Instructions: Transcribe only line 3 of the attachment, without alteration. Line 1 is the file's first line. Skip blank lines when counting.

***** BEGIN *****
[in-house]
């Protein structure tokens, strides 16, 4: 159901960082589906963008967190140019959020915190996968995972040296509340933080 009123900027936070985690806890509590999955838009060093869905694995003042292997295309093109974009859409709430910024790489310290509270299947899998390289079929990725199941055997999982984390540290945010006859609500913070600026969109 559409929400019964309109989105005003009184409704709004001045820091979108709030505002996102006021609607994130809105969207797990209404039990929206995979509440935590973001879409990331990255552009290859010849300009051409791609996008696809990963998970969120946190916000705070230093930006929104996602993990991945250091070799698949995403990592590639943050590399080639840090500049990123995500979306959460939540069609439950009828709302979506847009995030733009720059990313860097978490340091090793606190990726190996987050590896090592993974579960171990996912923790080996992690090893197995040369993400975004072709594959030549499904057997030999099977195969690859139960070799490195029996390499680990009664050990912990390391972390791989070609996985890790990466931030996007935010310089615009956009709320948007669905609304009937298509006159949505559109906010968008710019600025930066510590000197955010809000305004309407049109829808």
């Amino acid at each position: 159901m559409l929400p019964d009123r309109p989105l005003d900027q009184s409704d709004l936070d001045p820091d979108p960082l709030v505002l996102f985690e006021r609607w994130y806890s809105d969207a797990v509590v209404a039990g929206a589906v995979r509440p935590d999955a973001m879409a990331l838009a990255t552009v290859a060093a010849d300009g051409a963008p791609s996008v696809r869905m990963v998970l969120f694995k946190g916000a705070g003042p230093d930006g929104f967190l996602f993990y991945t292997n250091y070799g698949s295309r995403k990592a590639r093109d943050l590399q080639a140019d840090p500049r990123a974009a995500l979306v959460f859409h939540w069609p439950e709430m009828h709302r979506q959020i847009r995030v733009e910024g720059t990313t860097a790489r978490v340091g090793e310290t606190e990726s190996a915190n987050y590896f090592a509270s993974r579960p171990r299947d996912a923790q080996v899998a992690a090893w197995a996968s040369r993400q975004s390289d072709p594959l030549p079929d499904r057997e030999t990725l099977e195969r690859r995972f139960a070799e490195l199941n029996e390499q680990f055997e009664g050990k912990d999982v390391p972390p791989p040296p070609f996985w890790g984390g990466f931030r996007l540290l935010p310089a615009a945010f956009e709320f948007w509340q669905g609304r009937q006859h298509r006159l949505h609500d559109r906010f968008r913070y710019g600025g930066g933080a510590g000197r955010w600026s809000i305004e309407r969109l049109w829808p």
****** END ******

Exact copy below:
């Amino acid at each position: 159901m559409l929400p019964d009123r309109p989105l005003d900027q009184s409704d709004l936070d001045p820091d979108p960082l709030v505002l996102f985690e006021r609607w994130y806890s809105d969207a797990v509590v209404a039990g929206a589906v995979r509440p935590d999955a973001m879409a990331l838009a990255t552009v290859a060093a010849d300009g051409a963008p791609s996008v696809r869905m990963v998970l969120f694995k946190g916000a705070g003042p230093d930006g929104f967190l996602f993990y991945t292997n250091y070799g698949s295309r995403k990592a590639r093109d943050l590399q080639a140019d840090p500049r990123a974009a995500l979306v959460f859409h939540w069609p439950e709430m009828h709302r979506q959020i847009r995030v733009e910024g720059t990313t860097a790489r978490v340091g090793e310290t606190e990726s190996a915190n987050y590896f090592a509270s993974r579960p171990r299947d996912a923790q080996v899998a992690a090893w197995a996968s040369r993400q975004s390289d072709p594959l030549p079929d499904r057997e030999t990725l099977e195969r690859r995972f139960a070799e490195l199941n029996e390499q680990f055997e009664g050990k912990d999982v390391p972390p791989p040296p070609f996985w890790g984390g990466f931030r996007l540290l935010p310089a615009a945010f956009e709320f948007w509340q669905g609304r009937q006859h298509r006159l949505h609500d559109r906010f968008r913070y710019g600025g930066g933080a510590g000197r955010w600026s809000i305004e309407r969109l049109w829808p």